4. e. Neurally mediated sympathetic modulation of cholinergic ganglionic transmission.Does the nervous system affect the normal bladder response to filling? At a certain level of bladder filling, spinal sympathetic reflexes facilitatory to bladder filling/storage are clearly evoked in animals, a concept developed over the years by deGroat and colleagues, who have also cited indirect evidence to support such a role in humans. This inhibitory effect is thought to be mediated primarily by sympathetic modulation of cholinergic ganglionic transmission. Through this reflex mechanism, two other possibilities exist for promoting filling/storage. One is neurally mediated stimulation of the predominantly α-adrenergic receptors in the area of the smooth sphincter, the net result of which would be to cause an increase in resistance in that area. The second is neurally mediated stimulation of the predominantly β-adrenergic receptors (inhibitory) in the bladder body smooth musculature, which would cause a decrease in bladder wall tension. McGuire has also cited evidence for direct inhibition of detrusor motor neurons in the sacral spinal cord during bladder filling that is due to increased afferent pudendal nerve activity generated by receptors in the striated sphincter. Good evidence also seems to exist to support a tonic inhibitory effect of other neurotransmitters on the micturition reflex at various levels of the neural axis. Bladder filling and consequent wall distention may also release autocrine-like factors that influence contractility (e.g., nitric oxide, prostaglandins, peptides).
  5. a. Pontine mesencephalic formation in the brainstem.Although the origin of the parasympathetic neural outflow to the bladder, the pelvic nerve, is in the sacral spinal cord, the actual organizational center for the micturition reflex in an intact neural axis is in the brainstem, and the complete neural circuit for normal micturition includes the ascending and descending spinal cord pathways to and from this area and the facilitatory and inhibitory influences from other parts of the brain.
  6. c. Suprasacral neurologic disease or injury. Involuntary contractions (IVCs) are most commonly seen associated with suprasacral neurologic disease or after suprasacral neurologic injury; however, they may also be associated with aging, inflammation or irritation of the bladder wall, bladder outlet obstruction, or stress urinary incontinence, or they may be idiopathic.
  7. a. Failure to store because of the bladder (overactivity).The classic symptoms of poststroke lower urinary tract dysfunction are urgency, frequency, and possible urgency incontinence. The urodynamic findings are generally detrusor overactivity during filling/storage with normal sensation and synergic sphincter activity during voluntary or involuntary emptying, unless the patient attempts to inhibit the involuntary contractions with striated sphincter contraction. This translates simply in the functional system to a failure to store because of the bladder.
  8. e. During storage, overactive neurogenic detrusor activity, normal sensation, low capacity, normal compliance, and normal urethral closure function and during emptying, normal detrusor activity and normal urethral function.The micturition dysfunction of a stroke patient with urgency incontinence would most likely be classified during storage as overactive neurogenic detrusor function, normal sensation, low capacity, normal compliance, and normal urethral closure function. During voiding, the dysfunction would be classified as normal detrusor activity and normal urethral function, assuming that no anatomic obstruction existed.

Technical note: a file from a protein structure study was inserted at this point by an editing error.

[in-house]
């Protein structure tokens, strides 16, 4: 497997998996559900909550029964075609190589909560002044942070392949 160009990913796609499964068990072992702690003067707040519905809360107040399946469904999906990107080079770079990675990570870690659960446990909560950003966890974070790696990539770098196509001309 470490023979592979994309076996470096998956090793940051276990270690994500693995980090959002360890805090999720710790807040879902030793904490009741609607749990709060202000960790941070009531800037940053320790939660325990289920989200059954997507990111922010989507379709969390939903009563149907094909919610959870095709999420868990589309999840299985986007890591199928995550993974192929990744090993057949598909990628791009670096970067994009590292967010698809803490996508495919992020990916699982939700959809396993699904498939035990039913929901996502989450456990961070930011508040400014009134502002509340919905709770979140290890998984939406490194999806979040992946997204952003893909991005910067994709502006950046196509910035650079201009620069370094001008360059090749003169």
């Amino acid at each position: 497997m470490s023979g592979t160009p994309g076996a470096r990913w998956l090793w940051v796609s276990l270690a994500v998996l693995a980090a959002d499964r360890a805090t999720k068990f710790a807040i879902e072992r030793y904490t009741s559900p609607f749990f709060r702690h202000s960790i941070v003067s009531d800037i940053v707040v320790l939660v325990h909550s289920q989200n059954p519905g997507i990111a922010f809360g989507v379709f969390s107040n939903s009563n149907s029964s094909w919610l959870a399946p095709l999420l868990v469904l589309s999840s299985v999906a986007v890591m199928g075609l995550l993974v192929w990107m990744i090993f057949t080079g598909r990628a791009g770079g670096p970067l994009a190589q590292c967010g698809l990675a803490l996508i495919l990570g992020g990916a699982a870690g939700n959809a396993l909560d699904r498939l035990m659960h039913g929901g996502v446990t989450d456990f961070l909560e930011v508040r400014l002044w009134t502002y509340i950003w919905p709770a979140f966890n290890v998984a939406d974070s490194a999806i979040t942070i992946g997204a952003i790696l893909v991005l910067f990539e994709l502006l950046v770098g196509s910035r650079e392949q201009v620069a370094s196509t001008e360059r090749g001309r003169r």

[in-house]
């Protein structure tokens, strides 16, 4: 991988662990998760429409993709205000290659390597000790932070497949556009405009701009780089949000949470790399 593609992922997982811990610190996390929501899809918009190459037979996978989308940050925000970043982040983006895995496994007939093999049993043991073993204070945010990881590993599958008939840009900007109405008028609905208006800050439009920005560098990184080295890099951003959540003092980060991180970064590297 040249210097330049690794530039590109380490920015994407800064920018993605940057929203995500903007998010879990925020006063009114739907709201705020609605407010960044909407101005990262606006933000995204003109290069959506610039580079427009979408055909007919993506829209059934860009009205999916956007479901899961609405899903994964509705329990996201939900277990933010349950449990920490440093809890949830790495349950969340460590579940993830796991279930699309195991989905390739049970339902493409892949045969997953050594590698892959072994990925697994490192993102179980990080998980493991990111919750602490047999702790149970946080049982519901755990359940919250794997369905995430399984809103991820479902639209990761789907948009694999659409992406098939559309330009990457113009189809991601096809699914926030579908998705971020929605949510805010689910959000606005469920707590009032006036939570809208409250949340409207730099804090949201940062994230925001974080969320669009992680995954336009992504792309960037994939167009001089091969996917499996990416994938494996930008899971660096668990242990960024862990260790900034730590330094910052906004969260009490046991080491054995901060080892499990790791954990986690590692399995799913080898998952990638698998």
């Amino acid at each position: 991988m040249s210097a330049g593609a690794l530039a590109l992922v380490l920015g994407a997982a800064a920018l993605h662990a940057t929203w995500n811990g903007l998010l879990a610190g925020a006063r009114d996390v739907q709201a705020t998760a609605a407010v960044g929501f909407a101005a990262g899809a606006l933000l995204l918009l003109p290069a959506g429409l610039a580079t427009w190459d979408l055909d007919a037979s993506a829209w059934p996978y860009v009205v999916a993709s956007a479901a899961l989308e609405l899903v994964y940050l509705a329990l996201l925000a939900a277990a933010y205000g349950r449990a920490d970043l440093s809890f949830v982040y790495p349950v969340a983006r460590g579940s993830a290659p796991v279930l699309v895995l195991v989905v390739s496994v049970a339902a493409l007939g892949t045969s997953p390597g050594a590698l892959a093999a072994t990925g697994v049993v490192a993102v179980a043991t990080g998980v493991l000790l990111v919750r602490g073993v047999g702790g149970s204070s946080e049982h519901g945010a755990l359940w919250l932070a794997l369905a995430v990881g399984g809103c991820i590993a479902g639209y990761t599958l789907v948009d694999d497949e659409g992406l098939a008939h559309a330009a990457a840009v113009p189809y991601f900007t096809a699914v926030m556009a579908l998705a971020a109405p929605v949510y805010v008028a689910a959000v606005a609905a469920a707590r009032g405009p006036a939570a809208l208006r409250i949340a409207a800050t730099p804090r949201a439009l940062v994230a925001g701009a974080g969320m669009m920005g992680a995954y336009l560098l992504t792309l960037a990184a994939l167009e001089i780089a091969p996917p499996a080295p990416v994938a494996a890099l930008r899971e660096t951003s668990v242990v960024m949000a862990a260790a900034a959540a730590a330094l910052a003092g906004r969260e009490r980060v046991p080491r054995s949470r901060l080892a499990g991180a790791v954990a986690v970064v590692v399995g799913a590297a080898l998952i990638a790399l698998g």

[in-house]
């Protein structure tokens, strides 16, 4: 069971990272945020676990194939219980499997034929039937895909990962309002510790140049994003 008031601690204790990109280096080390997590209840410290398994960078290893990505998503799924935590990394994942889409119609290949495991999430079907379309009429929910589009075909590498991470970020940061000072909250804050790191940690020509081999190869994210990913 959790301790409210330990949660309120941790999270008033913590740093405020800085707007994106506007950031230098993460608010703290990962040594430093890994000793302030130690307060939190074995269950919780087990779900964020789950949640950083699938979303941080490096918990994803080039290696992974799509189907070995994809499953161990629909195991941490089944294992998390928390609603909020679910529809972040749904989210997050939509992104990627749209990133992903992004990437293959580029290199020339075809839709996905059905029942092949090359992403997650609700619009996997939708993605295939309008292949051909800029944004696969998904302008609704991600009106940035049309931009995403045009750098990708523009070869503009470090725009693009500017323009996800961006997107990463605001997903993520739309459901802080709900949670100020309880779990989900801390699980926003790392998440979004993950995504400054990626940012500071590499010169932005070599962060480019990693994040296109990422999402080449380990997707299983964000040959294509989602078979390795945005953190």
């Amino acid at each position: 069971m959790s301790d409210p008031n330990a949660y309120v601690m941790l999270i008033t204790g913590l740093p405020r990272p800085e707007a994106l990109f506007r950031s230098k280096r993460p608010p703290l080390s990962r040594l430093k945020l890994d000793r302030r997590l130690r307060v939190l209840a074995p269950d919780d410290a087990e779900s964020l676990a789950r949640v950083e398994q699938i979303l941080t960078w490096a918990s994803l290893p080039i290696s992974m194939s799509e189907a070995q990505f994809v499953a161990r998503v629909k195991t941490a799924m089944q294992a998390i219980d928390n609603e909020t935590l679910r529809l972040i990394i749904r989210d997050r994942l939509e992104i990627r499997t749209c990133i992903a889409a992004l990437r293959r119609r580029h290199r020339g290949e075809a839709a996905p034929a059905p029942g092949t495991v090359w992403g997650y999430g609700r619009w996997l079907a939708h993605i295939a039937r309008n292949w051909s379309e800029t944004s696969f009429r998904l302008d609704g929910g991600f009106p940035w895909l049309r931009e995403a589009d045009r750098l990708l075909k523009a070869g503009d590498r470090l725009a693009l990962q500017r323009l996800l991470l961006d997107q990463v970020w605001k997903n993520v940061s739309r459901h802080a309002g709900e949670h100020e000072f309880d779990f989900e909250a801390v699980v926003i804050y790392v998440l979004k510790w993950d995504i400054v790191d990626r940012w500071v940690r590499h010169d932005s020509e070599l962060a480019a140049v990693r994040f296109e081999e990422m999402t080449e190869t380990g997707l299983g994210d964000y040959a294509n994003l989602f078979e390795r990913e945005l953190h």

9. d. Neurogenic detrusor overactivity.The Standardization Subcommittee of the ICS made some changes in definitions of terms (published as a committee report in 2002). One change was to eliminate the terms detrusor hyperreflexia and instability and replace them with the terms neurogenic detrusor overactivity and idiopathic detrusor over-activity (Abrams P et al, 2003).*
  10. b. Detrusor hyperreflexia, striated sphincter synergia, and smooth sphincter dyssynergia.When exact urodynamic classification is possible, this system provides a truly precise description of the voiding dysfunction that occurs. If a normal or hyperreflexic detrusor exists with coordinated smooth and striated sphincter function and without anatomic obstruction, normal bladder emptying should occur. Detrusor hyperreflexia is most commonly associated with neurologic lesions above the sacral spinal cord. Striated sphincter dyssynergia is most common after complete suprasacral spinal cord injury, following the period of spinal shock. Smooth sphincter dyssynergia is seen most classically in autonomic hyperreflexia, when it is characteristically associated with detrusor hyperreflexia and striated sphincter dyssynergia. Detrusor areflexia may be secondary to bladder muscle decompensation or to various other conditions that produce inhibition at the level of the brainstem micturition center, sacral spinal cord, bladder ganglia, or bladder smooth muscle. Patients with a voiding dysfunction secondary to detrusor areflexia generally attempt bladder emptying by abdominal straining, and their continence status and the efficiency of their emptying efforts are determined by the status of their smooth and striated sphincter mechanisms.